Is Wi-Fi Safe? Radiation Health Risks and Gaming Routers

You step outside onto your front porch to see all the wavelengths our abundant and diverse technologies lob into the air. You can see purple cellular, green Wi-Fi, blue bluetooth (heh), and even yellow garage clicker nettings engulfing and choking up the air around you. You can almost taste and smell the rainbow. A thick stream of dark green bits head straight for your pocket. You flinch, that couldn’t have been safe. It apparently triggered the Mario Bros coin sound ‘CLER ERRR’ you downloaded almost a year ago as your message alert. It’s a group message from your buddies in the thread coined “Spamalot”, you ignore it.

Those green bits were a set of data sent to your smartphone through your Wi-Fi gaming router. The same gaming router you decided to buy from Best Buy when they had a sale on alien technology. No not Dell’s Alienware brand, we’re talking about those black boxes ready to phone home, then take off at any moment. Nowadays it is not uncommon to see wireless routers marketed as “gaming routers” with four, six, and even eight antennas. noesiseon hit the front page of Imgur with this comical meme showing the evolution of wireless routers.

As powerful as these routers may be, it raises concern for some as to whether these spaceships pose a health risk. Do they emit radiation that can possibly cause the ‘C’ word, cancer?

What Is Electromagnetic Radiation?

First, let’s go over a quick lesson on wavelengths and radiation. Accordingly to an article by Gizmodo, “Radiation is just a fancy word for energy that propagates out from a source in waves”. The kind of radiation most relevant to this discussion is known as electromagnetic radiation, it stems from microwaves, radio waves, visible light, and even x-rays. The most dangerous types of radiation are those that decay over time releasing high energy particles in all directions. There are even high-energy electromagnetic waves like gamma rays, x-rays, and the high end of the UV spectrum that are harmful. They’re that scary guy in the alley spewing ionizing radiation, they like to affect your DNA. Below you will find a leveraged chart from the Science Media Centre visualizing how the higher frequency in wavelength directly influences the danger radiation can conflict on living tissue.

Science Media Centre

Do Gaming Routers Pose A Health Risk?

Bare with me as this can get somewhat geeky/techy, whatever you want to call it. Wi-Fi routers emit electromagnetic radiation energy at a lower frequency. Wireless networks run on five frequency bands including: 2.4 GHz, 3.6 GHz, 4.9 GHz, 5 GHz, and 5.9 GHz. Most devices run on 2.4 GHz and 5 GHz bands. In fact, that is all you will get out of the high-end home routers. Your gaming devices such as gaming PC’s using Wi-Fi will not work outside of those two. Most of the high-end routers have software/chipset enhancements, not to mention the number of bands they emit, coined “Dual-Band” and “Tri-Band”.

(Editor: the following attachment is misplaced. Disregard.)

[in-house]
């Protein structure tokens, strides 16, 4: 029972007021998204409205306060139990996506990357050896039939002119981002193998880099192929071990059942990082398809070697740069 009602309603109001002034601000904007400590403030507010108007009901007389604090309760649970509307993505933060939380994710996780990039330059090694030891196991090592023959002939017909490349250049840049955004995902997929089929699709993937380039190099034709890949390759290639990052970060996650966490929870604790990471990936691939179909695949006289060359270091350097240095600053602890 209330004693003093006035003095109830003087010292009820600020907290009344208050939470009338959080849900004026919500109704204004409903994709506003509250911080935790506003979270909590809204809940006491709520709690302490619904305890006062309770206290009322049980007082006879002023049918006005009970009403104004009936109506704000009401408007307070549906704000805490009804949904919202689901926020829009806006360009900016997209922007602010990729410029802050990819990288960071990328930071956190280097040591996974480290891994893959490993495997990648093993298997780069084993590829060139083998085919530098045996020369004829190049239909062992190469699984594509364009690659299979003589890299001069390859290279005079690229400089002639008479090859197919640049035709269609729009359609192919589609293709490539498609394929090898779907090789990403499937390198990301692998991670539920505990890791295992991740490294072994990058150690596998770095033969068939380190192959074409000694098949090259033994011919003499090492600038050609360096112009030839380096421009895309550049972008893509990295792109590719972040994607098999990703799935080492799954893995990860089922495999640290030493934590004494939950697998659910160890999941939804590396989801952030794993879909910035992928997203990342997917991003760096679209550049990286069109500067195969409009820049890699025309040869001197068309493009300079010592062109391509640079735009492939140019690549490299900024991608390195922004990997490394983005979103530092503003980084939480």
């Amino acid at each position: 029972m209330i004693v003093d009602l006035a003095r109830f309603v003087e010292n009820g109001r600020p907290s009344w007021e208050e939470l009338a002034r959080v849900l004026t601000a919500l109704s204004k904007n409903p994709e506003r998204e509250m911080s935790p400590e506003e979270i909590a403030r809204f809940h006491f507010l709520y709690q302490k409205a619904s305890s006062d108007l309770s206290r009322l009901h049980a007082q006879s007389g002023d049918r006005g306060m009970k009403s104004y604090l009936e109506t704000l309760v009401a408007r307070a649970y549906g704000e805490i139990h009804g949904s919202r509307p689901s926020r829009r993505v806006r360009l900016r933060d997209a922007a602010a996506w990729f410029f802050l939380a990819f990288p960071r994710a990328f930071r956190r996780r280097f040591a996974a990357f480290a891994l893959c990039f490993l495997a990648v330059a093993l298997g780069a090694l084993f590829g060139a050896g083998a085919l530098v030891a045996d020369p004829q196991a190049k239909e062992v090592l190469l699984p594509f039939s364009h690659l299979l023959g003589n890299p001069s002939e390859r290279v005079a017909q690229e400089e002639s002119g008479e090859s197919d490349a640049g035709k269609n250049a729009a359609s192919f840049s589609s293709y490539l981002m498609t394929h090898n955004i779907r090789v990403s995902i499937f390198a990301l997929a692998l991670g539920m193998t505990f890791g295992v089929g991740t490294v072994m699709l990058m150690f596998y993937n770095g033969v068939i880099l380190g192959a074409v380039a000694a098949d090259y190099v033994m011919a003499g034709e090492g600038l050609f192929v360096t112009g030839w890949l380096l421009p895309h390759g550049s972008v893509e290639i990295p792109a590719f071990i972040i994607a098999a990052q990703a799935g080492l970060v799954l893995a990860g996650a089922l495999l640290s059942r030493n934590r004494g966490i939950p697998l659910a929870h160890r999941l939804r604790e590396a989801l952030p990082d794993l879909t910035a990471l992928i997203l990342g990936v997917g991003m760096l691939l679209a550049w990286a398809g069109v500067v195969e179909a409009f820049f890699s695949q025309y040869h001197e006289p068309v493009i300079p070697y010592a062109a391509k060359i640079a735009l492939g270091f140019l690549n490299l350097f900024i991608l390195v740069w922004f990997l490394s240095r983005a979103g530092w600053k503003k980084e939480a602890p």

Current high-end routers can have more than one 5 GHz band. These routers are labeled Tri-Band, which allow for more media devices to be spread out among more ports. It makes those traffic lanes less congested by providing more “lanes” if you will. This additional hardware feature adds redundant wavelengths that disperse in a donut shape on top of one another. They may not be green, or visible for that matter, but they are there. This redundancy is arguably counterproductive on Wi-Fi performance. Access points (or routers) typically need just enough distance from each other so they don’t interrupt. With both bands coming for the same device, it is as close as it can get and therefore creates disruption.

So why talk about multiple bands? There are concerns that the low radio frequency (RF) signals don’t become dangerous until they are emitted from many devices all at once. Accordingly to Kelly Classic from the Health Physics Society, the only time the human body can be harmed from RF electromagnetic radiation is when the body experiences “thermal effects”, where the body can’t dissipate the heat properly. This usually stems from a lack of blood flow to that area of the body, as that movement is intended to cool tissue.

Whether it’s having more than one band, getting too close, or even being exposed to more than the recommended dose, all evidence leading to cancer is inconclusive. Why? We haven’t been exposed to this kind of radiation for that long. In fact, as of now, it is considered “safe”. We only have sample data starting from the 90’s, and that is not enough time to truly understand the risks involved. Different studies cite different results. Some have come from a different angle, such as possible child exposure risks. In any case, time and studies will tell whether our exposure to RF radiation has any adverse effects in the long term or not. With that we hope you enjoyed reading about whether Wi-Fi is safe or not. We shall see, let’s hope for the best.

Leave your comments below and tell us what you think based on your own experiences and research. There are already lots of other things to be worried about. Don’t work in a nuclear power plant, make sure you put on sunscreen, and always wear sunglasses when the sun is out. There, that should cover a fraction of those worries. Keep learning about how to better yourself like I am and be a “Gamer For Good Health”.

Author: Jonathan Walton | Founder + Gamer